How One Graduate Found His Future in the Cloud

business meeting

“Lots of electives. Lots of options. In addition to corporate, you can do project management or the more technical. I gravitated toward the technical side.”

Nathan Hiscock, client innovation director for CleanSlate Technology Group in Carmel, Indiana is talking about Ball State University’s online master of science in information and communication science.   

 “Lots of opportunities for networking and building relationships. And the program is not so . . .” He winces before he says the word. “Not so . . . academic.” 

An Academic Program With Real-World Projects 

His point is that the online master’s in information and communication science is a classroom complete with industry challenges in real-time. You negotiate while collaborating with business professionals, faculty active in their industries, student peers in mid-career, and alumni who have proven themselves in the realm of management and technology leadership.

Nathan likes the fact that incoming students are required to have three years of work experience,  who, in his opinion, “have better mindsets and a certain level of professionalism.” 

“If you’re used to doing it a certain way,” he says, “it can be frustrating to work with someone who’s not producing.” 

As far as collaborating with alumni leaders, Nathan was already one of those alumni leaders when he enrolled. 

Earned His Bachelor’s in Computer Science 

After earning his Ball State bachelor of science in computer science in 1999, he worked in IT software services consulting for more than 20 years while also launching several businesses. 

But when weekly cross-country travel began creating more stress than he wanted early in his career, and with a second baby on the way, he realized “his higher calling as a father and husband took priority.”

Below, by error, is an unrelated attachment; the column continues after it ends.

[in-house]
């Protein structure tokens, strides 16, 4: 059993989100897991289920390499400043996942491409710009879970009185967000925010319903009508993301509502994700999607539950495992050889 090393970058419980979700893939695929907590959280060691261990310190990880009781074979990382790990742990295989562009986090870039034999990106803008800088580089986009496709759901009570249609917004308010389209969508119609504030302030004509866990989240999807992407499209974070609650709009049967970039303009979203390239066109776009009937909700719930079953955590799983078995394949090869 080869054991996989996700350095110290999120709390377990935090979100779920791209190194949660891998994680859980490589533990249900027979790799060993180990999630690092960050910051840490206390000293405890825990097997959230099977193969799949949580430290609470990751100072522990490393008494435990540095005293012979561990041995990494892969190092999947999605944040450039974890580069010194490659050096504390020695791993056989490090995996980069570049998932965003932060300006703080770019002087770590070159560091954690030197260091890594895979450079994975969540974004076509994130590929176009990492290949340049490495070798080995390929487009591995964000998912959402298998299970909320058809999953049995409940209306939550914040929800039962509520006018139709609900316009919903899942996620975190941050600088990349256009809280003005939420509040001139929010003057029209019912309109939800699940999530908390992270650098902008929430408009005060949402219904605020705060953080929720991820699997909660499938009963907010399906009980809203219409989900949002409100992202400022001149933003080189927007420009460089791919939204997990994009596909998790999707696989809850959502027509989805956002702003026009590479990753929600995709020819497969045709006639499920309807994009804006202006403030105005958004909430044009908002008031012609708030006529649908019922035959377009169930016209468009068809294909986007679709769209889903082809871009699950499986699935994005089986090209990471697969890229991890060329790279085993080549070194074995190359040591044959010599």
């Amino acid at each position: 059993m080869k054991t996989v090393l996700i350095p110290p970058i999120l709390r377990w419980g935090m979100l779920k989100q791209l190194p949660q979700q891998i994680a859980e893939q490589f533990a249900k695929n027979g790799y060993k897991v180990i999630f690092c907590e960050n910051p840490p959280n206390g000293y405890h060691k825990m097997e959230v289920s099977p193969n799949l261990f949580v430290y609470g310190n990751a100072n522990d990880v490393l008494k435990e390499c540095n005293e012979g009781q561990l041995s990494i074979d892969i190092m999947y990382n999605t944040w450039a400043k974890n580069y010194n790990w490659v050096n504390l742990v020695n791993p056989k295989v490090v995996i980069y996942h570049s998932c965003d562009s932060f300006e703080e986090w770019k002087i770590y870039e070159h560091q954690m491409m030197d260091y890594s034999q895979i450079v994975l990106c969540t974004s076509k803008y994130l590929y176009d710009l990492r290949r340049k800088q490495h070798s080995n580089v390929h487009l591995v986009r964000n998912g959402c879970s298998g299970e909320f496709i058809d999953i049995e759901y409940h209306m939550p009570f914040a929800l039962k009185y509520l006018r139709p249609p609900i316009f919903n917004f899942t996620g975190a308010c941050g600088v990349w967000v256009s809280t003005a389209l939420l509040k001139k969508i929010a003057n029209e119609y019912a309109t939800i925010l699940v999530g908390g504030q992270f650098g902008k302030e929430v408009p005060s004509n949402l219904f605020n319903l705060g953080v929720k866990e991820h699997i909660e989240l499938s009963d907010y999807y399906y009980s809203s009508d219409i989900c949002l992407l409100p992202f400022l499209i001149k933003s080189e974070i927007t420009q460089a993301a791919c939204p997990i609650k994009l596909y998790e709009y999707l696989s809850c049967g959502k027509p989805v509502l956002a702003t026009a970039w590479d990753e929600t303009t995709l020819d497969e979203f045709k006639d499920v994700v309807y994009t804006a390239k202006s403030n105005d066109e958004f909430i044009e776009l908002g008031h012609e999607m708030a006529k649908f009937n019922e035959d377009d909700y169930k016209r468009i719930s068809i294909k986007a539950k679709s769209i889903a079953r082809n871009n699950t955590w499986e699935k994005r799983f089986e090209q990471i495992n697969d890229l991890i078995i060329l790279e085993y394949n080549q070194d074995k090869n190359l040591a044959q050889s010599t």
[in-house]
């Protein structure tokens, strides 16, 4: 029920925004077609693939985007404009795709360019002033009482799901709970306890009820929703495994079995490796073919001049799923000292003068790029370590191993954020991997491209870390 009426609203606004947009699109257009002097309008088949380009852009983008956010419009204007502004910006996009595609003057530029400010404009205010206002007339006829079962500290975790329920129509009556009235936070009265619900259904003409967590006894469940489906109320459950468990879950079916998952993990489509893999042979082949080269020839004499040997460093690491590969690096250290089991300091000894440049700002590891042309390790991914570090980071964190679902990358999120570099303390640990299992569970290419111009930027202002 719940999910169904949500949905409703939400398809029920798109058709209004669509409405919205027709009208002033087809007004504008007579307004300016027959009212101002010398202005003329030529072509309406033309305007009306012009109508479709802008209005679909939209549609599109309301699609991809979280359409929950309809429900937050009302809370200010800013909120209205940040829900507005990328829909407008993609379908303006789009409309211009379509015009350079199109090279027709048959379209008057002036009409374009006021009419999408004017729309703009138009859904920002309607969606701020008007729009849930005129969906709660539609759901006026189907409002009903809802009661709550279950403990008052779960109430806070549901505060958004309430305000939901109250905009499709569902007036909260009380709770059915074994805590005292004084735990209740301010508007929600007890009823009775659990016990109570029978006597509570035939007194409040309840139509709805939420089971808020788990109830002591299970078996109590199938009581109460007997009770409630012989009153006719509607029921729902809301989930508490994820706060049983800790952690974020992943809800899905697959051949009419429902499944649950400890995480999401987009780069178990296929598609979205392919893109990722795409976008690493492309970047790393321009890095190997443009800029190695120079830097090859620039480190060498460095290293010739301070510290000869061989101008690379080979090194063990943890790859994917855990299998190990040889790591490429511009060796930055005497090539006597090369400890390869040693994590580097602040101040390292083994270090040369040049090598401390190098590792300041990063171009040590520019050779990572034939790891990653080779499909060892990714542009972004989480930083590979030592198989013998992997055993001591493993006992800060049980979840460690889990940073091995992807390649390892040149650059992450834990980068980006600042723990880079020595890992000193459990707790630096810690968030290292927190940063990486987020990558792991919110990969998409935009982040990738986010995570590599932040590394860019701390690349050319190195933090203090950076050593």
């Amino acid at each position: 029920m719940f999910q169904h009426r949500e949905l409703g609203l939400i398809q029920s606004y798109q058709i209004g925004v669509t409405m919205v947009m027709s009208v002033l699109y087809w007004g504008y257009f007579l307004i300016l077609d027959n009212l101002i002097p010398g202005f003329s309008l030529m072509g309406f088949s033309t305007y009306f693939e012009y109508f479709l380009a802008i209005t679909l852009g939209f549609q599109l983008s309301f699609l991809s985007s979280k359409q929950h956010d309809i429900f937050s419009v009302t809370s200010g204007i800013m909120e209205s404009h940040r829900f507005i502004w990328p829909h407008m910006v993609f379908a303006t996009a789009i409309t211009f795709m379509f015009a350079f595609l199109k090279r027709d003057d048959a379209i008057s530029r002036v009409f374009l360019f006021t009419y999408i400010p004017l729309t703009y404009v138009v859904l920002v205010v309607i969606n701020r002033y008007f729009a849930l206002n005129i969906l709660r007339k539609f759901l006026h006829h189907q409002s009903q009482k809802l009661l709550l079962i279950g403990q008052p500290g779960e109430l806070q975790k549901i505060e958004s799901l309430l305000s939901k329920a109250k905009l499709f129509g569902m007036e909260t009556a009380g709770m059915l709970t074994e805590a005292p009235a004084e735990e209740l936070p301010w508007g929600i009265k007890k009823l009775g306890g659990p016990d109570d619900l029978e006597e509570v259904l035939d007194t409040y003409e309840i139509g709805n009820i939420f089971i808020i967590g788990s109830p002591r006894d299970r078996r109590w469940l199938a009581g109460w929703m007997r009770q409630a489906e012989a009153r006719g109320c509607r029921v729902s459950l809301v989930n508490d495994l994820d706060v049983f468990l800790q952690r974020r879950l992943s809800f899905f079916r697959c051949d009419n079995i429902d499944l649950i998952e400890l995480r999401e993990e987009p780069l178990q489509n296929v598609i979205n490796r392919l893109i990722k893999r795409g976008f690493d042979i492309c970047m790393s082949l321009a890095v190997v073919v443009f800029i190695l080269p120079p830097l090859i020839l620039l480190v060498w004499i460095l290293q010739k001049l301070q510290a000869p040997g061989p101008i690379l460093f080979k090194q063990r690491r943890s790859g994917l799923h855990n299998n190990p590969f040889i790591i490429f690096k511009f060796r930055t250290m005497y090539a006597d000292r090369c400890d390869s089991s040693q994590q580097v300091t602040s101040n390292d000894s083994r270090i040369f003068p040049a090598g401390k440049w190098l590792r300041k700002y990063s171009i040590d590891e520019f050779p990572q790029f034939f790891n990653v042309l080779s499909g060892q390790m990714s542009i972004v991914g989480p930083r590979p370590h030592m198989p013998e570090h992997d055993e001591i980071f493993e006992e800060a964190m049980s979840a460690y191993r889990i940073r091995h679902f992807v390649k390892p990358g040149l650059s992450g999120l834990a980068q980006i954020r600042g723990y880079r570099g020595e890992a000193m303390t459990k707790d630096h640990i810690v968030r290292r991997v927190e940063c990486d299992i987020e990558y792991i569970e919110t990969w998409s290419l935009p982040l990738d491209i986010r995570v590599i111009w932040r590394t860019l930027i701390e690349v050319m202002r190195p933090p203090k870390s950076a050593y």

That’s why, in 2010, he established 3i Consulting, a technology consulting firm where Nathan was president, solutions architect, and creative ideator for more than a decade. 

In 2021, he decided to reinvent himself, pursue Ball State’s master’s program, and focus on the cloud practitioner curriculum to learn the Amazon Web Services (AWS) cloud platform and operate competently in that expanding technology environment.   

Cloud Technology Class Hooks Hiscock 

Ball State was the first university in the country to partner with  AWS Academy to deliver this curriculum. With his first class on cloud technology, Nathan was obsessed. 

After earning the foundational certificate as AWS Cloud Certified Practitioner, he completed certificates designated as AWS Certified Solutions Architect – Associate, AWS Business Professional, and AWS Cloud Economics. 

In addition to cloud technologies, the master’s also allowed Nathan to explore and develop leadership, communication, and technical skills relevant to today’s companies and organizations.  

Because faculty are actively engaged in creating career opportunities through the program’s active alumni association and industry partnerships, students like Nathan are provided career development workshops and faculty mentoring to help guide them to jobs that match their career ambitions.

Professors Guide Him to CleanSlate 

For Nathan, faculty recommended the position of client innovation director with CleanState. “I collaborated with my professors who by then knew me and my capabilities,” he says. 

Nathan is responsible for partnerships, solution packaging, presales, and demand generation for CleanSlate’s service products.  

“I engage partnerships, drive the pursuit process, provide technical presales support, lead training and seminars, train sales staff on service products, help market our products, build community, and recruit talent.” 

The master’s program couldn’t have been more central to his professional advancement for Nathan.  

“The program is more than just learning academic content,” he explains. “Sure, there’s plenty of that, but there’s also community. You learn about yourself. You gain new advisors with insight into your potential and partners in your future. Alumni believe in the program and bring you along as well.” 

Student/Police Officer Says Ball State Online “Has Made the Impossible Possible”